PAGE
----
Investment to tackle climate change falls amid global crises
Between January and September 2022, climate mitigation and adaptation sectors had, respectively, 7% and 12% fewer new projects announced.
Cross-border investment in climate change mitigation and adaptation is projected to decline in 2022 against the backdrop of a global investment downturn, according to a new report published by the UN Conference on Trade and Development (UNCTAD) on 27 October.
Citing a bleak outlook for global foreign direct investment (FDI) in 2022, the report released in the lead-up to the UN climate change conference COP27 shows the number of new investment projects falling across most industries, notably those tackling climate change.
Between January and September 2022, climate mitigation and adaptation sectors had, respectively, 7% and 12% fewer new projects announced, in stark contrast to the previous year’s strong acceleration.
Mitigation projects accounted for 94% of international climate investments, whereas adaptation ones continued to lag far behind. Most mitigation investments are in renewable energy and, to a lesser extent, in various energy efficiency projects.
Overall, developed economies made up two thirds of international project finance deals and greenfield investments in renewables. Europe alone accounted for more than half of renewables’ projects, with more than 700 in the first three quarters of 2022. North America and developing Asia attracted about 200 projects each, while Latin America and the Caribbean and Africa had about 150 and 100 respectively.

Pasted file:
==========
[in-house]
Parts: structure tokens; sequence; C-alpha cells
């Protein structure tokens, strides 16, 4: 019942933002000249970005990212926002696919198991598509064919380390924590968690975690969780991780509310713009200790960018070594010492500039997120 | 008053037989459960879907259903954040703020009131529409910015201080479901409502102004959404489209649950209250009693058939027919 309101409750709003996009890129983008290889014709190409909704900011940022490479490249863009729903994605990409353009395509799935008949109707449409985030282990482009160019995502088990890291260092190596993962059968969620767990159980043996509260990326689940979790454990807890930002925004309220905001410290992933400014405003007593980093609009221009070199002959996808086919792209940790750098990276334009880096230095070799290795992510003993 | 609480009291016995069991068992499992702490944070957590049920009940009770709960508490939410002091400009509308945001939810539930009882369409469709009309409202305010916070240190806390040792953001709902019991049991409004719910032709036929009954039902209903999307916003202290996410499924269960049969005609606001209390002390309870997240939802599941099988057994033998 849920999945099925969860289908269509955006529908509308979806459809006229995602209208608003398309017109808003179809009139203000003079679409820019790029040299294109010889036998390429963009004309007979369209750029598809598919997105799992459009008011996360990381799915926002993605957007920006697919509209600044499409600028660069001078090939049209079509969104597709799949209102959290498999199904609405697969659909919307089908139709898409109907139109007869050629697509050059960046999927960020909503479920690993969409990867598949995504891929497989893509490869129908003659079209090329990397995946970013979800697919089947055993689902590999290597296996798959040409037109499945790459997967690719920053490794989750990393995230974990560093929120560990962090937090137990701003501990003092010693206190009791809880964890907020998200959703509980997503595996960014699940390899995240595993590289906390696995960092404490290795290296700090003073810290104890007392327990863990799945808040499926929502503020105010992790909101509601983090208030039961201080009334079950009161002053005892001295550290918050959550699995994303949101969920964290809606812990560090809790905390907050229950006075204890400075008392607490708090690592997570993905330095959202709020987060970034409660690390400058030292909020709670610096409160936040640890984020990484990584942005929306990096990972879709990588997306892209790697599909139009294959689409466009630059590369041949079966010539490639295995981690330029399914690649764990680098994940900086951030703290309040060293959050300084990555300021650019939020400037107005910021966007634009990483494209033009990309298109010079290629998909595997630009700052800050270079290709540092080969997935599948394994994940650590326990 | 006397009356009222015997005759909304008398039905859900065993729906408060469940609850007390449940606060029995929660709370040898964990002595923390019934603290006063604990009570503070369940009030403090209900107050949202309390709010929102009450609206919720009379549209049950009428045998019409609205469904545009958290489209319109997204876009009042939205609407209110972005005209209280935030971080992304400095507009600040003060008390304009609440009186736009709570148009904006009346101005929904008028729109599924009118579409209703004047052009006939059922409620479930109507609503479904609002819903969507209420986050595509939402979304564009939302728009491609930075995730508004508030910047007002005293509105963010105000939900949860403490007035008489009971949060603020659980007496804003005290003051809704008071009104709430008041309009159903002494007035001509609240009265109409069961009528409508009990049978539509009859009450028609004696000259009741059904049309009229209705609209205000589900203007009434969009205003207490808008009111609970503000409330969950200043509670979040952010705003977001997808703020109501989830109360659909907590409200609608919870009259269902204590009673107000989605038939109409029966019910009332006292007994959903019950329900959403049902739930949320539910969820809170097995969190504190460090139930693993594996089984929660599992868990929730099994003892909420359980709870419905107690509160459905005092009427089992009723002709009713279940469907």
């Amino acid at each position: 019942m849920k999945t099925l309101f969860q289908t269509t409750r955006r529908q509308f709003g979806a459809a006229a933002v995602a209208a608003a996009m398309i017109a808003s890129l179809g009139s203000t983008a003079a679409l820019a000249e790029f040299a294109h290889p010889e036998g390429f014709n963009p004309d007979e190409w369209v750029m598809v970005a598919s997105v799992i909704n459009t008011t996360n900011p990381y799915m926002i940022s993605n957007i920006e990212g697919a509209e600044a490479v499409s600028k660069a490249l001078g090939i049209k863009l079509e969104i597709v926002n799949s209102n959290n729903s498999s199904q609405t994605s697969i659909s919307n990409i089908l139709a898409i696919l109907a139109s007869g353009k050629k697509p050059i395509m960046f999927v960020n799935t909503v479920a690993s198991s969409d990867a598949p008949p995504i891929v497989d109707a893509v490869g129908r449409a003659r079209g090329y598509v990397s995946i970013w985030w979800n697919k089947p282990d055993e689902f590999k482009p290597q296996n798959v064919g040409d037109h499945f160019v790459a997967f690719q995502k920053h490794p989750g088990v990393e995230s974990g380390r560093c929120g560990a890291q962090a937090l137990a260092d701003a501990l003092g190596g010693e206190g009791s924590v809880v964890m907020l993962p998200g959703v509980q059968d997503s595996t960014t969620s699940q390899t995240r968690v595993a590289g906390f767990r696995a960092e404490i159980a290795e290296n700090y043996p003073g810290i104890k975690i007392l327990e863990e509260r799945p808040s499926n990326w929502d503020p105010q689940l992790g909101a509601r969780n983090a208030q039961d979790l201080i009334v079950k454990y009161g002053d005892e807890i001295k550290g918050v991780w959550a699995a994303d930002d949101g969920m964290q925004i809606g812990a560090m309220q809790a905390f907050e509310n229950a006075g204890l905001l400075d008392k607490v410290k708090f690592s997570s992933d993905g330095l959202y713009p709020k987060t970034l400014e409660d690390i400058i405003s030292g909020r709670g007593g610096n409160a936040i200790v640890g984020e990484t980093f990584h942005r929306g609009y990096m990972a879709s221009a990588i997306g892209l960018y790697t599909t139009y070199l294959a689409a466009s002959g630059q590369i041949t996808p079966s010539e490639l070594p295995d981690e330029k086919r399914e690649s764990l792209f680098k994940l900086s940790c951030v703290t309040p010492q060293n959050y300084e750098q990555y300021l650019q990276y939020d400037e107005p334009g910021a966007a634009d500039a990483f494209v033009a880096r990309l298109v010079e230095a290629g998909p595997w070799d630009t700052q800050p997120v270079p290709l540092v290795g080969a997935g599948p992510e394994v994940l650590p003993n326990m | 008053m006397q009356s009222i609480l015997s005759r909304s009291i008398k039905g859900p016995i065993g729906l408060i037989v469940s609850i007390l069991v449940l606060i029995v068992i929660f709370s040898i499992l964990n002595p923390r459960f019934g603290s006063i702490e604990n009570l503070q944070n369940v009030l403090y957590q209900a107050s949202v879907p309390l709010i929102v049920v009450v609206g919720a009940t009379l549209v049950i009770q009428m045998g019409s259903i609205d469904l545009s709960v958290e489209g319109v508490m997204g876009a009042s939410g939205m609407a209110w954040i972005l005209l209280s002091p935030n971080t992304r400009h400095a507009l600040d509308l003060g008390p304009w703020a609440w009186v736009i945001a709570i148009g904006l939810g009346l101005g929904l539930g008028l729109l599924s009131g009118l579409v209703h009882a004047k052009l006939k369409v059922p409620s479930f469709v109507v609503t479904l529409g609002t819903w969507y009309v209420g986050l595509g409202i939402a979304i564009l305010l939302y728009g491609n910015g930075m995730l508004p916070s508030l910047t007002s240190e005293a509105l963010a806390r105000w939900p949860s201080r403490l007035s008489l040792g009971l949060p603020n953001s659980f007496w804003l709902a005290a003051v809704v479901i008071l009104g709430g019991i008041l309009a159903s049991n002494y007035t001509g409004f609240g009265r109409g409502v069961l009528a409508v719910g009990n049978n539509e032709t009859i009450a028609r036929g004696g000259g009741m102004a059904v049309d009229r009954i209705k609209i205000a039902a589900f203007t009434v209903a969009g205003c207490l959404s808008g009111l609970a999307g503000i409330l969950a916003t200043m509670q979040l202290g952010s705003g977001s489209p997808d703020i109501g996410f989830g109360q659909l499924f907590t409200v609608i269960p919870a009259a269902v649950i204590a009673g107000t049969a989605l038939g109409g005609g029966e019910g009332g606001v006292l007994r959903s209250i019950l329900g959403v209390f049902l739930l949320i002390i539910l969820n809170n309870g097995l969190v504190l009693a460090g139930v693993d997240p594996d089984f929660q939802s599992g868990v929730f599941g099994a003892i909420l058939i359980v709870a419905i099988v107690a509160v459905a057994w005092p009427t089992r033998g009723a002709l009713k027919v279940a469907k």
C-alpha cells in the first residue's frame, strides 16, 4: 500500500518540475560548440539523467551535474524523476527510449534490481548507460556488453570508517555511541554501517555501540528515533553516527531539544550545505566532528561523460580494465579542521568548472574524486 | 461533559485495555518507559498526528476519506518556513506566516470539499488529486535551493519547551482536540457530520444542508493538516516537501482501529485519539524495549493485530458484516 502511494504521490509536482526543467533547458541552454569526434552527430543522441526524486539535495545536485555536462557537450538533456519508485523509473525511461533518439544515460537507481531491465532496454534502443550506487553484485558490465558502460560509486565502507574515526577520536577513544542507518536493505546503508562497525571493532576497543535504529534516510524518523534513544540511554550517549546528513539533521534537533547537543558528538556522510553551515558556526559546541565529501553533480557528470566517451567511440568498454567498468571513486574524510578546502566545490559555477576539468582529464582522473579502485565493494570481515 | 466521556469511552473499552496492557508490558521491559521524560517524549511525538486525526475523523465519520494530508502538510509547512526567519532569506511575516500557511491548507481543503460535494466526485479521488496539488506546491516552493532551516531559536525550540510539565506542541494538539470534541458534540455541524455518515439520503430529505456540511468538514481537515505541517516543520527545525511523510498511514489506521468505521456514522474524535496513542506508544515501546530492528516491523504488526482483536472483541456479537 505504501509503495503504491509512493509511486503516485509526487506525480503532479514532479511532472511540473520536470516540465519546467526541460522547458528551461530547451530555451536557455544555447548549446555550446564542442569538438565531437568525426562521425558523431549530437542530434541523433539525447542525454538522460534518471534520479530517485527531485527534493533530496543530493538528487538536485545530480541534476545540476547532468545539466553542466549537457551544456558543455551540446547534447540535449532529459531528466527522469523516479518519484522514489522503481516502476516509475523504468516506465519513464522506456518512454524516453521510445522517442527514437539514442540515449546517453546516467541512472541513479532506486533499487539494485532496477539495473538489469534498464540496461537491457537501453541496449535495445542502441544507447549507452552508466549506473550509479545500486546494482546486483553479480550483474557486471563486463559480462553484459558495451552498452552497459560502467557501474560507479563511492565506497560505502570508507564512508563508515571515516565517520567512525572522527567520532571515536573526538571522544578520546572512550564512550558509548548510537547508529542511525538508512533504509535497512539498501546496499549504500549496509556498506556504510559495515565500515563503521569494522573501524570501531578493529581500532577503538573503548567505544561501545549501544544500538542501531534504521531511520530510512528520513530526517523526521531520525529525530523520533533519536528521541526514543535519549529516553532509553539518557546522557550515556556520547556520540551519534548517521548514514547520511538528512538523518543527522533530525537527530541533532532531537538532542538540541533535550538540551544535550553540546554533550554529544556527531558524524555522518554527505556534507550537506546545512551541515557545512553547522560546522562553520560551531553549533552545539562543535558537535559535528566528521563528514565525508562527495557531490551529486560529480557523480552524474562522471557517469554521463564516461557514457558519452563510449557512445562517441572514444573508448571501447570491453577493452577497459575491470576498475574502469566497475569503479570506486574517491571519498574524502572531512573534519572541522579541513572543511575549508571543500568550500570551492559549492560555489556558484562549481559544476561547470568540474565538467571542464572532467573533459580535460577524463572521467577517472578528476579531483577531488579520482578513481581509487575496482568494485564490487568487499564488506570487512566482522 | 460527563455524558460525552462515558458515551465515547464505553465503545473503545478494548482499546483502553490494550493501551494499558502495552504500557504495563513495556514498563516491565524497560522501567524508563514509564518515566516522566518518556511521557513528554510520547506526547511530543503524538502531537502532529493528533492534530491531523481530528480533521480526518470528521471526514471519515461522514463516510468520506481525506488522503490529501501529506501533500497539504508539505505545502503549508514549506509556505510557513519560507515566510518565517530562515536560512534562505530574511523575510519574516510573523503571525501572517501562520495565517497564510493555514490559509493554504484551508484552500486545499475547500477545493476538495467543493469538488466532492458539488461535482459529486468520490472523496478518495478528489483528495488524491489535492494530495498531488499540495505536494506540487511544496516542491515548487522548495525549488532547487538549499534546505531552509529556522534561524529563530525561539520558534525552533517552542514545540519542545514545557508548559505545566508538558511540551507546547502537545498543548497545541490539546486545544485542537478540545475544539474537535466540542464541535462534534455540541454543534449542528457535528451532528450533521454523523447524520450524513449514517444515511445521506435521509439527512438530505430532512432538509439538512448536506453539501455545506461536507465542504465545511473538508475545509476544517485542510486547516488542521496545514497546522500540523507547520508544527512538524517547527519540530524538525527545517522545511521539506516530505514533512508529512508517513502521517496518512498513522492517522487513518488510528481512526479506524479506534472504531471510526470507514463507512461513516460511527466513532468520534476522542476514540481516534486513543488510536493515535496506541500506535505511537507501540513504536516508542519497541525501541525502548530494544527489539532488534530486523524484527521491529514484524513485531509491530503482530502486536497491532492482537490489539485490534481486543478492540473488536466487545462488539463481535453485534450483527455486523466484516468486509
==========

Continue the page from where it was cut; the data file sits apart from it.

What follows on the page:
“The shift from fossil-fuel to green investments to support the energy transition risks a setback, due to the loss of momentum in renewables and high oil and gas prices,” the report says.
For now, the downward trend in investment is also affecting extractive industries and fossil-fuel-based energy generation, where project numbers dipped by about 16% in the first three quarters of 2022.
But the report warns that high profits of multinationals in these sectors, combined with the current energy crisis, could lead to a renewed push for investments in fossil-fuel based energy, whose production exacerbates climate change.
An early indication of that is the value of cross-border mergers and acquisitions in the extractive industry, which rose sixfold between January and September 2022.
According to another report published by UNCTAD on 20 October, FDI flows in the second quarter of 2022 reached an estimated $357 billion. That’s a 31% decrease from the first three months and 7% less than the quarterly average of 2021.
“The negative trend reflects a shift in investor sentiment due to the food, fuel and finance crises around the world, the Ukraine war, rising inflation and interest rates and fears of a coming recession,” the report said. But it noted that FDI flows over the first half of the year were still up as the strong growth momentum of 2021 continued in the first quarter.
FDI flows to developed economies were 22% lower in the second quarter, compared to the average of 2021, at an estimated $137 billion. In Europe, flows to European Union countries were up 7%, while countries outside the bloc saw inflows fall by more than 80%. Inflows in North America were 22% lower as cross-border mergers and acquisitions targeting United States firms more than halved.
FDI flows to developing economies as a group showed some resilience, increasing by 6% to $220 billion. But that uptick was driven mostly by continued growth in several large emerging economies.
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